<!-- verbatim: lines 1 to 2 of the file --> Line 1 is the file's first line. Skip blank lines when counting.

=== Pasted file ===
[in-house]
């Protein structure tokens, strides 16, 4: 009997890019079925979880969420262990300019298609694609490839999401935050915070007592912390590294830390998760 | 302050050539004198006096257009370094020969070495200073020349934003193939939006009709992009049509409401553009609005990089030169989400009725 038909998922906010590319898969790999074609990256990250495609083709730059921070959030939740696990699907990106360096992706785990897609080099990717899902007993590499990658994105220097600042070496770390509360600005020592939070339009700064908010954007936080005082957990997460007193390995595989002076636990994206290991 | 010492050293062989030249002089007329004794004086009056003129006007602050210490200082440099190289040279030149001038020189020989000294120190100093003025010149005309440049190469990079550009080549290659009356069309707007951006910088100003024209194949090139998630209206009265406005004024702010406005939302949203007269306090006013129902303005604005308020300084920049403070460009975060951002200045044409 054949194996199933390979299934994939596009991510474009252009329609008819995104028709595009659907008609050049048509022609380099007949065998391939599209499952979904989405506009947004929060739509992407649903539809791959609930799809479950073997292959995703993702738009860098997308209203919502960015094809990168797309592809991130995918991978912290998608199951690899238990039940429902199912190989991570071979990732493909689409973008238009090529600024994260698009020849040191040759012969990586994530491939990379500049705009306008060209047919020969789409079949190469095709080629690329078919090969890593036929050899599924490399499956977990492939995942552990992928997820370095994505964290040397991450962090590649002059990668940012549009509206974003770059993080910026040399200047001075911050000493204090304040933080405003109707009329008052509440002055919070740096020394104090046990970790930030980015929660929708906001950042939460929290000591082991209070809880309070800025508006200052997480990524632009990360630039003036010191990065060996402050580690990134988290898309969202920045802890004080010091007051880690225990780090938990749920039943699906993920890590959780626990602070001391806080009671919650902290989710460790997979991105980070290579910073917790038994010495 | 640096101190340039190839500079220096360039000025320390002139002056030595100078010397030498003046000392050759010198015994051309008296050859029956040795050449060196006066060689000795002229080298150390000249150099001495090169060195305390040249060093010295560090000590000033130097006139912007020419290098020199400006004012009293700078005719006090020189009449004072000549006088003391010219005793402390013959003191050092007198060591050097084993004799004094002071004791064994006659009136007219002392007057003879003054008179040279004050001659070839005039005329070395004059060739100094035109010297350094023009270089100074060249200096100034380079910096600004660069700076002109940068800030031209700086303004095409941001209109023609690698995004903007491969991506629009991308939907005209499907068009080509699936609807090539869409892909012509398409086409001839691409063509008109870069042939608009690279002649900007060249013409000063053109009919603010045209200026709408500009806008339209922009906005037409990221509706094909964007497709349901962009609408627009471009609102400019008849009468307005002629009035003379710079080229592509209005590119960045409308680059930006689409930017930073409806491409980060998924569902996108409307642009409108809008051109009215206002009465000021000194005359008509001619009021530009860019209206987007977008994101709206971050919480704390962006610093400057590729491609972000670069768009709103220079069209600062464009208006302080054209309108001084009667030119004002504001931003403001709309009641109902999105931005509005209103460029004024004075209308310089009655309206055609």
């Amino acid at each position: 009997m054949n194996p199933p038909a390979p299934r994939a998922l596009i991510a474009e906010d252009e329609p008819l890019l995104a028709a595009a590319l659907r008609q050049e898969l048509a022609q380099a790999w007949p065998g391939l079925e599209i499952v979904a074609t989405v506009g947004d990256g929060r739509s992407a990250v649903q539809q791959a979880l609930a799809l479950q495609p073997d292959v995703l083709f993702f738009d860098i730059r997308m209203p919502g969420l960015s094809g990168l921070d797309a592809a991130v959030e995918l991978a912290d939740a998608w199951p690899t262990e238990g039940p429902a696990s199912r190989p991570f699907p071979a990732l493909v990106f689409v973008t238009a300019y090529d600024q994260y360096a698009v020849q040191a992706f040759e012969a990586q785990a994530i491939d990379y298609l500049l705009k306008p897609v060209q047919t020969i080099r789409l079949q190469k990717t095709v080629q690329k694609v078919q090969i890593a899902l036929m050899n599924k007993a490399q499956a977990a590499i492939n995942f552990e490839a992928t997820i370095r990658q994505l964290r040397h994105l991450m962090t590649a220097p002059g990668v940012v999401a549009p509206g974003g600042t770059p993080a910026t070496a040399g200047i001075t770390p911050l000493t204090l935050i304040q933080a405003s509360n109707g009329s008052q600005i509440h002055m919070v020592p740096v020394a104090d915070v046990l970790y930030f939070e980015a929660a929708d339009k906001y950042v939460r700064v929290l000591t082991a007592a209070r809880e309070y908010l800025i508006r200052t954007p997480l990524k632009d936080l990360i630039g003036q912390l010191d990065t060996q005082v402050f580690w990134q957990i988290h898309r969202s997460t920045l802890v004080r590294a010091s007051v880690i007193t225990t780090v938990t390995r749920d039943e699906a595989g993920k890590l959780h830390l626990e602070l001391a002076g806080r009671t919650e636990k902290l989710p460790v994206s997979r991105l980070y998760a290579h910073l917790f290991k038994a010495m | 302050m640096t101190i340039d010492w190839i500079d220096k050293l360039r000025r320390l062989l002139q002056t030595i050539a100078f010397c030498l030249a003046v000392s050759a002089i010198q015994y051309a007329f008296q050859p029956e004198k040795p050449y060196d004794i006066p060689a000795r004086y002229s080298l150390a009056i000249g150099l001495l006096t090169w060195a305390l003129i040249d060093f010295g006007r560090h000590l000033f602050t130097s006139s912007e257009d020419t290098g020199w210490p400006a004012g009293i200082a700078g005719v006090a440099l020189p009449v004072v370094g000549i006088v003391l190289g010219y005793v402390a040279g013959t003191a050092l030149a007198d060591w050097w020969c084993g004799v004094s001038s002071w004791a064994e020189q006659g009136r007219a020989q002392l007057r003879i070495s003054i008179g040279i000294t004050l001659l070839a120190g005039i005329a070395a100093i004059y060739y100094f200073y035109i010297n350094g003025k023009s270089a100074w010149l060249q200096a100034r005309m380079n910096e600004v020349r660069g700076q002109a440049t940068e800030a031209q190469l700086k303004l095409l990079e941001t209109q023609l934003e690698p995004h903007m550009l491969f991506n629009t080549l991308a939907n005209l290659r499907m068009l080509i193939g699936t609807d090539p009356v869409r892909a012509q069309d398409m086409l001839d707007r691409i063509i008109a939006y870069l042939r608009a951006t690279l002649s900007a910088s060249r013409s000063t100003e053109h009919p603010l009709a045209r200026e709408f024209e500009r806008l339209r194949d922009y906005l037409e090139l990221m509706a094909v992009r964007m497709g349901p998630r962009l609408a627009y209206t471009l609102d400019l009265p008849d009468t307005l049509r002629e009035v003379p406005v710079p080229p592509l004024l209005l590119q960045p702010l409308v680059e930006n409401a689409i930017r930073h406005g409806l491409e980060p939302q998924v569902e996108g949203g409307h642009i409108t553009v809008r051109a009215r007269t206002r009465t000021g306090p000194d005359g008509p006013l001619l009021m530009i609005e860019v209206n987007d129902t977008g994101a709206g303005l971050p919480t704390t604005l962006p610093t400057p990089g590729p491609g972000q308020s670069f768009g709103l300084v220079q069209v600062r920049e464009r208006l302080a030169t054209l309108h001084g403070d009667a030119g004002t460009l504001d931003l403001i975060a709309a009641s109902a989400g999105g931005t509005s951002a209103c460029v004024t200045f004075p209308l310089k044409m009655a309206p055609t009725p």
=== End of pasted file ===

[in-house]
């Protein structure tokens, strides 16, 4: 009997890019079925979880969420262990300019298609694609490839999401935050915070007592912390590294830390998760 | 302050050539004198006096257009370094020969070495200073020349934003193939939006009709992009049509409401553009609005990089030169989400009725 038909998922906010590319898969790999074609990256990250495609083709730059921070959030939740696990699907990106360096992706785990897609080099990717899902007993590499990658994105220097600042070496770390509360600005020592939070339009700064908010954007936080005082957990997460007193390995595989002076636990994206290991 | 010492050293062989030249002089007329004794004086009056003129006007602050210490200082440099190289040279030149001038020189020989000294120190100093003025010149005309440049190469990079550009080549290659009356069309707007951006910088100003024209194949090139998630209206009265406005004024702010406005939302949203007269306090006013129902303005604005308020300084920049403070460009975060951002200045044409 054949194996199933390979299934994939596009991510474009252009329609008819995104028709595009659907008609050049048509022609380099007949065998391939599209499952979904989405506009947004929060739509992407649903539809791959609930799809479950073997292959995703993702738009860098997308209203919502960015094809990168797309592809991130995918991978912290998608199951690899238990039940429902199912190989991570071979990732493909689409973008238009090529600024994260698009020849040191040759012969990586994530491939990379500049705009306008060209047919020969789409079949190469095709080629690329078919090969890593036929050899599924490399499956977990492939995942552990992928997820370095994505964290040397991450962090590649002059990668940012549009509206974003770059993080910026040399200047001075911050000493204090304040933080405003109707009329008052509440002055919070740096020394104090046990970790930030980015929660929708906001950042939460929290000591082991209070809880309070800025508006200052997480990524632009990360630039003036010191990065060996402050580690990134988290898309969202920045802890004080010091007051880690225990780090938990749920039943699906993920890590959780626990602070001391806080009671919650902290989710460790997979991105980070290579910073917790038994010495 | 640096101190340039190839500079220096360039000025320390002139002056030595100078010397030498003046000392050759010198015994051309008296050859029956040795050449060196006066060689000795002229080298150390000249150099001495090169060195305390040249060093010295560090000590000033130097006139912007020419290098020199400006004012009293700078005719006090020189009449004072000549006088003391010219005793402390013959003191050092007198060591050097084993004799004094002071004791064994006659009136007219002392007057003879003054008179040279004050001659070839005039005329070395004059060739100094035109010297350094023009270089100074060249200096100034380079910096600004660069700076002109940068800030031209700086303004095409941001209109023609690698995004903007491969991506629009991308939907005209499907068009080509699936609807090539869409892909012509398409086409001839691409063509008109870069042939608009690279002649900007060249013409000063053109009919603010045209200026709408500009806008339209922009906005037409990221509706094909964007497709349901962009609408627009471009609102400019008849009468307005002629009035003379710079080229592509209005590119960045409308680059930006689409930017930073409806491409980060998924569902996108409307642009409108809008051109009215206002009465000021000194005359008509001619009021530009860019209206987007977008994101709206971050919480704390962006610093400057590729491609972000670069768009709103220079069209600062464009208006302080054209309108001084009667030119004002504001931003403001709309009641109902999105931005509005209103460029004024004075209308310089009655309206055609």